First and foremost, to all those who have sent in or are about to send in their early applications– congratulations on finishing! I can remember feeling significantly less stressed around November 1, 2009, with the weight of my three early applications no longer bearing down on me (…on another note, has it already been that long since I was a senior?!).
You may have noticed I said three early applications, revealing that I didn’t apply to Yale via the single choice early action (SCEA) program. My admissions story is a little atypical, although if you are considering or have already begun the process of athletics recruiting, parts of it will probably be familiar to you. The summer before my senior year, I made the decision to begin the recruiting process in order to continue fencing in college. (If you’ve never seen fencing, check out the video below of the Yale Fencing team from a few years back:
The process of athletics recruitment can be daunting, and it can begin as early as sophomore year in high school: in many cases, it involves the preparation of various materials, like recruiting films (videos of you playing your sport), making “official visits,” filling out recruiting questionnaires, etc. Athletes who are recruited at the DI level also register with the NCAA, and many make a commitment to a given school at the beginning of their senior year.
However, because I wasn’t interested in making any binding commitments, when I was considering colleges, I only contacted Division III programs (where the recruitment process has a little more flexibility). Still, by the time the early deadlines rolled around, I was fairly certain that my top choice was another great New England school, where the fencing coach had given me his support. Come December 15th, I was lucky enough to be celebrating three different acceptances through three separate early applications (one from my then-first choice school, and two from other early notification programs), and if I remember correctly, when I finally got all of my admission decision notification emails, I drove around in my neighborhood blasting the Black Eyed Peas’ “I Gotta Feeling” from my car speakers on repeat for about thirty minutes.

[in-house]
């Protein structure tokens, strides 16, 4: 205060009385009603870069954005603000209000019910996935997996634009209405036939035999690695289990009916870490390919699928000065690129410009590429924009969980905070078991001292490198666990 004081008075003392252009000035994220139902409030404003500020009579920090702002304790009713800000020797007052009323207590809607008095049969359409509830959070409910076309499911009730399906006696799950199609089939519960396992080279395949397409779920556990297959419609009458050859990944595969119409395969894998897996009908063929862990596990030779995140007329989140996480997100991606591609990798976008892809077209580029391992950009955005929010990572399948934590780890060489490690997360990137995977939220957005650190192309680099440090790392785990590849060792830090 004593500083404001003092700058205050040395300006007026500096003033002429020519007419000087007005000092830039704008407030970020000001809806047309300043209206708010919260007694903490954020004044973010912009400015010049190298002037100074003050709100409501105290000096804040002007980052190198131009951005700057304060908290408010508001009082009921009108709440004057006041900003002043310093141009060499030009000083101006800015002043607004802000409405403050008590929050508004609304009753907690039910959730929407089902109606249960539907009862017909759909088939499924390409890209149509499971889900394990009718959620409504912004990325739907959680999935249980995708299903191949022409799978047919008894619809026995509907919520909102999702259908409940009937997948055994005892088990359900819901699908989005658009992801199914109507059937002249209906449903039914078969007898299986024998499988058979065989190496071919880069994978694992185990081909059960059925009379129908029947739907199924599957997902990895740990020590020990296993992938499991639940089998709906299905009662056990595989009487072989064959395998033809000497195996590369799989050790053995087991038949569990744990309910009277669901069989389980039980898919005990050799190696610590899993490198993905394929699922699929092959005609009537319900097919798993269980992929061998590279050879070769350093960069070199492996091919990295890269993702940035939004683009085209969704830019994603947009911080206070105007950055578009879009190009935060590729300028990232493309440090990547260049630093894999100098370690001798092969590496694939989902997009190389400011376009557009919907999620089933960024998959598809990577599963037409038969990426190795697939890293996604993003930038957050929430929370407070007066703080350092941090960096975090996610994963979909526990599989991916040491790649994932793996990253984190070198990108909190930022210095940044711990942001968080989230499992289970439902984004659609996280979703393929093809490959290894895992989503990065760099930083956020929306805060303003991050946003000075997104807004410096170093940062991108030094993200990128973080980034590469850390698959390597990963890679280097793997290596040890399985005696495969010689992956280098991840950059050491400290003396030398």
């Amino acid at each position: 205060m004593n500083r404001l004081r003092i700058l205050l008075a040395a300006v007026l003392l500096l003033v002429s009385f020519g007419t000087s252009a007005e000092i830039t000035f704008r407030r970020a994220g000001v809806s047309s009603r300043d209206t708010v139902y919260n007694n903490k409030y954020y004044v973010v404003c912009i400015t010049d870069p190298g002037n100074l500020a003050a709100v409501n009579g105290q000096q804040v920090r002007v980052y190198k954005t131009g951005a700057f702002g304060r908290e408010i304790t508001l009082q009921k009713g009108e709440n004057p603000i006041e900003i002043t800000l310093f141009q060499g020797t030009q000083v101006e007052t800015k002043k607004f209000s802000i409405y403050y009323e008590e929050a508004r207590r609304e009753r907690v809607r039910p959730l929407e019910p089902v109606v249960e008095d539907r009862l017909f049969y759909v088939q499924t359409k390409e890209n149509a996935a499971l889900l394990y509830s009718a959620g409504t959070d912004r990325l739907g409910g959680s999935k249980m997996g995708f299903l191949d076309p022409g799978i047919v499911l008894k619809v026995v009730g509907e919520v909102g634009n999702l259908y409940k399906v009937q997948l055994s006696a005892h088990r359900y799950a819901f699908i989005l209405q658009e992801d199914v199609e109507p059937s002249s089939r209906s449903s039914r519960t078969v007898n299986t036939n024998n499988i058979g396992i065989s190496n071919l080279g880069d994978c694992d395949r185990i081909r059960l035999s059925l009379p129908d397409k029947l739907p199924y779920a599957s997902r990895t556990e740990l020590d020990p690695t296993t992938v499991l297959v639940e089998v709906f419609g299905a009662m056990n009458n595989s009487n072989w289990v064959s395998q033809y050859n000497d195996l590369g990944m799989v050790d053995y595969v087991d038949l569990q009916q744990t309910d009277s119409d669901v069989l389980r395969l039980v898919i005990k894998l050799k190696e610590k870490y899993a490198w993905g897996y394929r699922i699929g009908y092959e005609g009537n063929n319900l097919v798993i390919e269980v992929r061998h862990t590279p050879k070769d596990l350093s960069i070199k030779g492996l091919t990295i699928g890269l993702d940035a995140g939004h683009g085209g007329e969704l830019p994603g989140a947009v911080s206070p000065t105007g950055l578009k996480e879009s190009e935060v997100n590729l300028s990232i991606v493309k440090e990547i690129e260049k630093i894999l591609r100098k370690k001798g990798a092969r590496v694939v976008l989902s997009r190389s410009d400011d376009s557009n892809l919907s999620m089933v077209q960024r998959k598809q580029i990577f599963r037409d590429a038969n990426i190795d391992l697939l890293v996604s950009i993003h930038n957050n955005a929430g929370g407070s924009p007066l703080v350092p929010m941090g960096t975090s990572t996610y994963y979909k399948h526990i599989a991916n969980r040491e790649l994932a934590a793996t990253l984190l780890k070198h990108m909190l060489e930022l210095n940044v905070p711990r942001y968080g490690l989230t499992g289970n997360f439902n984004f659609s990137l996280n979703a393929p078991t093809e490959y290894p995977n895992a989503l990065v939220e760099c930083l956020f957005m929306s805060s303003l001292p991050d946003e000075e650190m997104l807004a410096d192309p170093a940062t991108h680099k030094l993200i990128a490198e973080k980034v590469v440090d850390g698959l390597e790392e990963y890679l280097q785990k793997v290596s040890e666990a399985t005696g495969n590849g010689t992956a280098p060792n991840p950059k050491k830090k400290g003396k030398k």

So how did I end up at Yale, and fencing with a Division I program? As I mentioned earlier, I didn’t want to make any commitments until I heard back from all of my schools, and I submitted three other applications under the regular decision cycle. I saw the blue “Welcome to Yale” screen months after I officially “got into college.” In any case, my final matriculation decision was made months after December 15th, about a few hours before the final response deadline of May 1st (I procrastinated making my final decision with the same gusto I procrastinated writing my applications). A little secret about the college admissions process: the final decision can be the most difficult step of the journey.
While I could ramble for days about the details of how I made my final decision to come to Yale, this story has a very happy ending: Yale was, and continues to be, the absolute best place for me in nearly every way possible.
And what about fencing? That story has yet another happy ending: When I arrived on campus, I touched base with the Yale Fencing Coach and Women’s Captain, and I was lucky enough to join the fencing team as a walk on (i.e. non-recruited), joining a program with a long and decorated (Olympic, even) history.
In the end, don’t stress too much about the application process. Take your time making the important decisions. In the end, the results might take you by surprise.